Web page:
When Fuzzy Match is selected, you can choose any two columns to match. Add as many more columns as you like to dial it in and click "Merge." Once you’ve combined your data, you can move on to the Predict step, where you can quickly build an AI model and check its performance.
Check out this video to see it in action.
You can deploy your machine learning model in a few clicks in a web app, a few lines of code with our API, or set up automation with no-code with our Zapier integration (and other integrations that are on the way).
Once a model with a merged dataset is deployed, here’s how the data flow works. You pass in data that matches the format of the primary dataset. Akkio will try to look up matching data from your second data-source (your augmentation set) and then run the matched records through your model. The model returns to you (1) the merged record, (2) the model's prediction, and (3) the confidence the model has in its projection, expressed as a percentage of likelihood.
Akkio's mission is to make it incredibly easy for any user to build with AI. Getting the right data together is a core part of any AI strategy, so we created an easy-to-use tool that lets you quickly merge and augment records -- no data science or software skills required.
All machine learning models have one commonality: They aim to minimize prediction error. In order to do so, they need data. More data often leads to more accurate models because it allows the model to learn the underlying patterns and relationships in the data better.
There are a few reasons for this. For one, more data provides more examples of the different types of inputs and outputs that the model can learn from. This allows the model to learn the correct mapping between input and output more effectively.
In addition, more data gives the model more chances to learn the relationships between different features. The model can learn which features are important for prediction and which are not. This is especially important in deep learning models, which learn by extracting features from data automatically.
Finally, more data allows the model to generalize better. That is, the model can learn from the data and then apply what it has learned to new data that it has never seen before. This is important because in the real world, we very rarely encounter data that is exactly like the data we used to train our models.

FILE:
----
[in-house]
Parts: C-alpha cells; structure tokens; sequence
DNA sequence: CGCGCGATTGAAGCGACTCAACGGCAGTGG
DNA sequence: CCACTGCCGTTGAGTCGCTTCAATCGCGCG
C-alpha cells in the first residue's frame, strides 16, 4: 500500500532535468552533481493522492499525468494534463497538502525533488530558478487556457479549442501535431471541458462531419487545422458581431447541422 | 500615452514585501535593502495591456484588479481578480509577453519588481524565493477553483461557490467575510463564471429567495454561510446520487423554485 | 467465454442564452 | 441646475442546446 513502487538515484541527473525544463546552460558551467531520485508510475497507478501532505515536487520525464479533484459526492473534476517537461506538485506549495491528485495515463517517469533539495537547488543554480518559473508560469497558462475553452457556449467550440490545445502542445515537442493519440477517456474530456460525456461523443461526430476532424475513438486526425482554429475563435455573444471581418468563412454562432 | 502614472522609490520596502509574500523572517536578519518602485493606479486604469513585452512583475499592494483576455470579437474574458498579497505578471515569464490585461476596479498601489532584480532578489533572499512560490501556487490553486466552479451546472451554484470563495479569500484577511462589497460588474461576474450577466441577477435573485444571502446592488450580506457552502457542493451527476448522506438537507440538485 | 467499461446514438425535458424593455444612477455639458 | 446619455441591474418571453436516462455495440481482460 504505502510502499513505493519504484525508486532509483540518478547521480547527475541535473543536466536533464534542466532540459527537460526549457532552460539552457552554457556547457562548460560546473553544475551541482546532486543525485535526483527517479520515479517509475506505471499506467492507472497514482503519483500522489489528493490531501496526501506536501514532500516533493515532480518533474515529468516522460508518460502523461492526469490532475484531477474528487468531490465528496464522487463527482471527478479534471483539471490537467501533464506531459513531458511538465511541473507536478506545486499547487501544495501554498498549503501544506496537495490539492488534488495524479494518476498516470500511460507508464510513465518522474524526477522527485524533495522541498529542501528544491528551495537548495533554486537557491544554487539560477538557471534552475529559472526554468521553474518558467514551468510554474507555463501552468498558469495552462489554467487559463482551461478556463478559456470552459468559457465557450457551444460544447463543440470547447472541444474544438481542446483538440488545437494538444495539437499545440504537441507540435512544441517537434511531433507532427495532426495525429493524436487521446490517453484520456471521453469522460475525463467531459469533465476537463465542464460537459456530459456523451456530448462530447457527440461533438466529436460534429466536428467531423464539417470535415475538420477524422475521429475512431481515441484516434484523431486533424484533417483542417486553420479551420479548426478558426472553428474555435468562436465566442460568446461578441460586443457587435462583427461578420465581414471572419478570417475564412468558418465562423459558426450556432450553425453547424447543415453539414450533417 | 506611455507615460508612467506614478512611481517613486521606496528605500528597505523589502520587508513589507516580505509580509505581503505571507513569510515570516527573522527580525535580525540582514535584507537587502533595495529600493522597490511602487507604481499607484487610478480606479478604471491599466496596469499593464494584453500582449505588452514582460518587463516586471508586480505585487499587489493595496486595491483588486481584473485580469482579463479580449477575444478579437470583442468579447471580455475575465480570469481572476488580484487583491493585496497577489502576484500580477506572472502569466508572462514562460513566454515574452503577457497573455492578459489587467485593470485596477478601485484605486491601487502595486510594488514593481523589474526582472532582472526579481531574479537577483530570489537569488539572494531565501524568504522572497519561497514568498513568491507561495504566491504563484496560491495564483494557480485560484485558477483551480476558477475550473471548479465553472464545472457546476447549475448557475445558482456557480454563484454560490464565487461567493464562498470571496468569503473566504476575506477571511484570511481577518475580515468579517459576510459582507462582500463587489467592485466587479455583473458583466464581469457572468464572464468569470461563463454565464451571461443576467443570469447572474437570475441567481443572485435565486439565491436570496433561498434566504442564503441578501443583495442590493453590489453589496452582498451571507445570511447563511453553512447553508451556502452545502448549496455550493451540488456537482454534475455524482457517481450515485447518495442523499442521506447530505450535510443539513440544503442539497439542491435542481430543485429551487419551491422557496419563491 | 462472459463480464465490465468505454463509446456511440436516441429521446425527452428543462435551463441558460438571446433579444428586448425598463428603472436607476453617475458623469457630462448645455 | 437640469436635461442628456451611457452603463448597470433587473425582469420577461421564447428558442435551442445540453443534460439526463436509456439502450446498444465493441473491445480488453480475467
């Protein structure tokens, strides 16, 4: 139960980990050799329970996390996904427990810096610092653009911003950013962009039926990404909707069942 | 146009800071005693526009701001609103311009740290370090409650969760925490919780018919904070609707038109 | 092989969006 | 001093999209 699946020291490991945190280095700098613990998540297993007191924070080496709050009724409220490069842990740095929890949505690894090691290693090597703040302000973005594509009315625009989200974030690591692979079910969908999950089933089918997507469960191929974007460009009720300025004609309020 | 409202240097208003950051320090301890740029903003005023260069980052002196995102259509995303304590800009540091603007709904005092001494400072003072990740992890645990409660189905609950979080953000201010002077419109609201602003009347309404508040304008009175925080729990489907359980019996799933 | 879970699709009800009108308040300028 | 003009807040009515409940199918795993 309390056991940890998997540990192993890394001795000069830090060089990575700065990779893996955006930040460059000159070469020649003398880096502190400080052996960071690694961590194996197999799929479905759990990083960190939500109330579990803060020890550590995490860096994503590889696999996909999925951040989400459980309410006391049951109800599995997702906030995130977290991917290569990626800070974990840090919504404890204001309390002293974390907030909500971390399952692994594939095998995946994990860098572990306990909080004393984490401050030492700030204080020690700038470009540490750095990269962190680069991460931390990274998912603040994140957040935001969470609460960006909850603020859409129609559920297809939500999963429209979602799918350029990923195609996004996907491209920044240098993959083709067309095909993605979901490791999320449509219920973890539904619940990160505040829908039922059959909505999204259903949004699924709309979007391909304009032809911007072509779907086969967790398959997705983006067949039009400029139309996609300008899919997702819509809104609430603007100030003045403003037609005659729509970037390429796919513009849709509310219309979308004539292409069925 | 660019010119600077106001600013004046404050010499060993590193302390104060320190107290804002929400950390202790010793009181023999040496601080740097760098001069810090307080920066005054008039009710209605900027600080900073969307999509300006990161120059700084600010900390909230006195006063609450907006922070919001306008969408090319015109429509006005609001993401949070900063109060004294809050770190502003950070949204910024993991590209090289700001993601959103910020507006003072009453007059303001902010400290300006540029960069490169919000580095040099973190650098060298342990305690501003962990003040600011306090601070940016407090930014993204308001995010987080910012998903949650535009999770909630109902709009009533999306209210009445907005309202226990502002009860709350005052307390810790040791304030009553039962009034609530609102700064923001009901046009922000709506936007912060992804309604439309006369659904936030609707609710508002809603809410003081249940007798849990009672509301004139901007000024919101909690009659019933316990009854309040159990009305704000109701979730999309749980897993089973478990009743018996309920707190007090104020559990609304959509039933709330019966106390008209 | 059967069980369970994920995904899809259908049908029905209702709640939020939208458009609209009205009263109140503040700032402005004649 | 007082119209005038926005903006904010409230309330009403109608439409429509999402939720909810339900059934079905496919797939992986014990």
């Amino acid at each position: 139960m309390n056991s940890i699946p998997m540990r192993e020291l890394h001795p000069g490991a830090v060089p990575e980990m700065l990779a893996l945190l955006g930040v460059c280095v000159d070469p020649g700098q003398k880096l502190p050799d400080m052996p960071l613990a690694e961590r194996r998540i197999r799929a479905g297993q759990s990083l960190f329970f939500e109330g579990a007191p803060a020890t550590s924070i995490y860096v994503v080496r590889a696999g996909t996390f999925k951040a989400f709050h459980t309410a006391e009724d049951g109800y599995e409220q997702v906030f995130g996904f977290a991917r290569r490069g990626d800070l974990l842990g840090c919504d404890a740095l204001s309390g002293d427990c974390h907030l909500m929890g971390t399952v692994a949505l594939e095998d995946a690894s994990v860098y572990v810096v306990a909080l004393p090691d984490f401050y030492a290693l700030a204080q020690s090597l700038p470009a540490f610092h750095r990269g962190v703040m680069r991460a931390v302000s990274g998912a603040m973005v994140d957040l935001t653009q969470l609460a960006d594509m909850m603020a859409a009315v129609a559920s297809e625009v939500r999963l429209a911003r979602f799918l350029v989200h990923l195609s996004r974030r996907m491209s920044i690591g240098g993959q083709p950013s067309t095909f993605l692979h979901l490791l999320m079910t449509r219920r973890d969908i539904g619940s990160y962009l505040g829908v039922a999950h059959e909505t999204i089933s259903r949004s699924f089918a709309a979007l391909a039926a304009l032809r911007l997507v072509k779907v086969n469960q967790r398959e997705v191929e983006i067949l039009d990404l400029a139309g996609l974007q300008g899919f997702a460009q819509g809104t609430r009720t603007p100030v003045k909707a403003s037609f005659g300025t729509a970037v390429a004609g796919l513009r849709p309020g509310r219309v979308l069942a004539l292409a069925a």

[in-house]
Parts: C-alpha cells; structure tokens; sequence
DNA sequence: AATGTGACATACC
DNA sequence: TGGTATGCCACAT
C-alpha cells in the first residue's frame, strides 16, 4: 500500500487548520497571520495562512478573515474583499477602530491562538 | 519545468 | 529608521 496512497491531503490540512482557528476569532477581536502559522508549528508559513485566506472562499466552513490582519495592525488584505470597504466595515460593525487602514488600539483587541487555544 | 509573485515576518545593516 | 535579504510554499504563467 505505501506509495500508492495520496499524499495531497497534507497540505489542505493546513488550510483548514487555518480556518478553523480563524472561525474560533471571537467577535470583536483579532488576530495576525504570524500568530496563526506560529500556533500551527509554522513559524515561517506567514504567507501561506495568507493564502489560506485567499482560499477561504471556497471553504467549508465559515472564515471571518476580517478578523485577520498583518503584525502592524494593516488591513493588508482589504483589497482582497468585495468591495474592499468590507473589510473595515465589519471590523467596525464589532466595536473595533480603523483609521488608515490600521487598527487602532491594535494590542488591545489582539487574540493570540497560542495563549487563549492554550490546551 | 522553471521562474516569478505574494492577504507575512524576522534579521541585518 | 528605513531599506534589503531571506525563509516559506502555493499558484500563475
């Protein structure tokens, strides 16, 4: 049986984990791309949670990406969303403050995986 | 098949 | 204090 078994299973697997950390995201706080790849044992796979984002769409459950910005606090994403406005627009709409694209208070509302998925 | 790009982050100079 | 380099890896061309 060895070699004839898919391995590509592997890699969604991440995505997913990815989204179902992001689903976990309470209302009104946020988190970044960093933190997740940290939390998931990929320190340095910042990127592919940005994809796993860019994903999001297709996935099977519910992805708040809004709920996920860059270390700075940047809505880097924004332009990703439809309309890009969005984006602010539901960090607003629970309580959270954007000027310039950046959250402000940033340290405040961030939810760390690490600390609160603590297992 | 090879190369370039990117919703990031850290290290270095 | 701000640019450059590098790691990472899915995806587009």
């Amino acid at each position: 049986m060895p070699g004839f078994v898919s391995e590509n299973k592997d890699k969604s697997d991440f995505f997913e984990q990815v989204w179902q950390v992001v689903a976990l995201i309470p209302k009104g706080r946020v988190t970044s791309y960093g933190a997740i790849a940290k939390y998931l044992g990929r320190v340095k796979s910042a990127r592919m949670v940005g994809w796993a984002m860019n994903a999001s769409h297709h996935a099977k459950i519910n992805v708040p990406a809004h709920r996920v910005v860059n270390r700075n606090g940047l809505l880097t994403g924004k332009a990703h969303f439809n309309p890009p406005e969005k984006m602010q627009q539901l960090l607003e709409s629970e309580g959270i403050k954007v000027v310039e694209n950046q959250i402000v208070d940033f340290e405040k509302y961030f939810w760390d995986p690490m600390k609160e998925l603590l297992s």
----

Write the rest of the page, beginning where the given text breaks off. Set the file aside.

Of course, there are limits to how much data a model can effectively learn from. At some point, adding more data will not lead to further improvements in accuracy. But in general, more data leads to better machine learning models.
For instance, consider a sales team building a lead scoring model. They have data in HubSpot (contact information, activity history, etc.) and data in Salesforce (deals won, products purchased, etc.). Merging these two data sources would give the team more complete data to train their model on, leading to a more accurate lead score.
Another example is a team that wants to do predictive maintenance on a manufacturing line. They have sensor data in CSV files and machine data in BigQuery. Merging these two data sources would give the team more complete data to train their model on, leading to more accurate predictions about when equipment will need maintenance.
Or consider a human resources team that wants to build a model to predict employee turnover. They have data in an HRIS (human resources information system) and data in a learning management system. Merging these two data sources would give the team more complete data to train their model on, leading to more accurate predictions about which employees are likely to leave the company.
The possibilities are endless! Whatever machine learning task you’re working on, there’s a good chance that data merging can help you get more training data and improve your results.